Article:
Meanwhile, another research reported by globalresearch.ca was also said to found out that, on the contrary, children who are diagnosed with ADHD are instead highly creative and intelligent and have big chances of excelling academically and in many other aspects. The author wrote:
“Research has supported the notion that under certain conditions, people with ADHD characteristics are more likely to reach higher levels of creative thought and achievement than people without ADHD. Recent research by Darya Zabelina and colleagues have found that real-life creative achievement is associated with the ability to broaden attention and have a “leaky” mental filter — something in wich people with ADHD often excel. Recent work in cognitive neuroscience also suggests a connection between ADHD and creativity. Both creative thinkers and people with ADHD show difficulty suppressing brain activity coming from the “Imagination Network.”
In addition, one factor experts point out to the broadening of the meaning of ADHD which tells another compelling story angle is the financial gain. This discovery was even published by the British Medical Journal (BMJ) itself, which also shows how commercially lucrative these psychotropic drugs are despite that they are often unnecessary and even harmful. Absurdly, sometimes this is being supported and enforced by government officials themselves. According to a report:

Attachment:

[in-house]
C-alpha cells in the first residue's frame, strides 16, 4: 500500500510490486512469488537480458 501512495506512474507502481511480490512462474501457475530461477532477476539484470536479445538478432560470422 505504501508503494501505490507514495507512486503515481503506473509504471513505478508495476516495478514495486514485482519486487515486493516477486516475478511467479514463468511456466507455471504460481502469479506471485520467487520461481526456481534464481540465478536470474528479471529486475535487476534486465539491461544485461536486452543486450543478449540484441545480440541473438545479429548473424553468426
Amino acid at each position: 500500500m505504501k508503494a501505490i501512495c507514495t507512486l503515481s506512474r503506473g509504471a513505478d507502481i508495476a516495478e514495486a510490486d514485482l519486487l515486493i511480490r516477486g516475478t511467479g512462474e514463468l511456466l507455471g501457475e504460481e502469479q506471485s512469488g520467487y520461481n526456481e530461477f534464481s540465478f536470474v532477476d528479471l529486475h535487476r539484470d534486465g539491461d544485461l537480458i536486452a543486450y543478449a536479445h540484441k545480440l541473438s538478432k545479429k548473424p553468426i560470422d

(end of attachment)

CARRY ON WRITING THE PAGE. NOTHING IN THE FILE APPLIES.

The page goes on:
“Some 78 percent of the medical experts who participated in developing the DSM-5 guidelines for ADHD and other disruptive behavior disorders had financial conflicts of interest through ties to the pharmaceutical industry, report the authors of the BMJ paper. It’s been estimated that between $320 and $500 million is spent annually in the U.S. on medications for people inappropriately diagnosed with ADHD.”
Another next important question to ask is that – until when do we as adults allow this psycho-spiritual assault on children? Why do we let these corporations and mainstream psychiatry abuse our younger generations while at the same time, profit huge amounts of money? That’s why in providing a solution to this real crisis, we must always remember these words from Peter Breggin:
“When adults provide them a better environment, they tend to quickly improve their outlook and behavior. But, children and teenagers can eventually become so upset, confused and self-destructive that they internalize the pain or become compulsively rebellious. They may need the intervention of a therapeutic-unconditionally caring adult to help them overcome their inner suffering and outrage. Sometimes these children can benefit from learning how to help ease the conflicted situation. But they should never be given the idea that they are diseased or defective, as the primary cause of their conflicts with their schools and families. Children can benefit from guidance in learning to be responsible for their own conduct; but they do not gain from being blamed for the trauma and stress that they are exposed to in the environment around them. They need empowerment, not humiliating diagnoses and mind-disabling drugs. Most of all, they thrive when adults show concern and attention to their basic needs as children.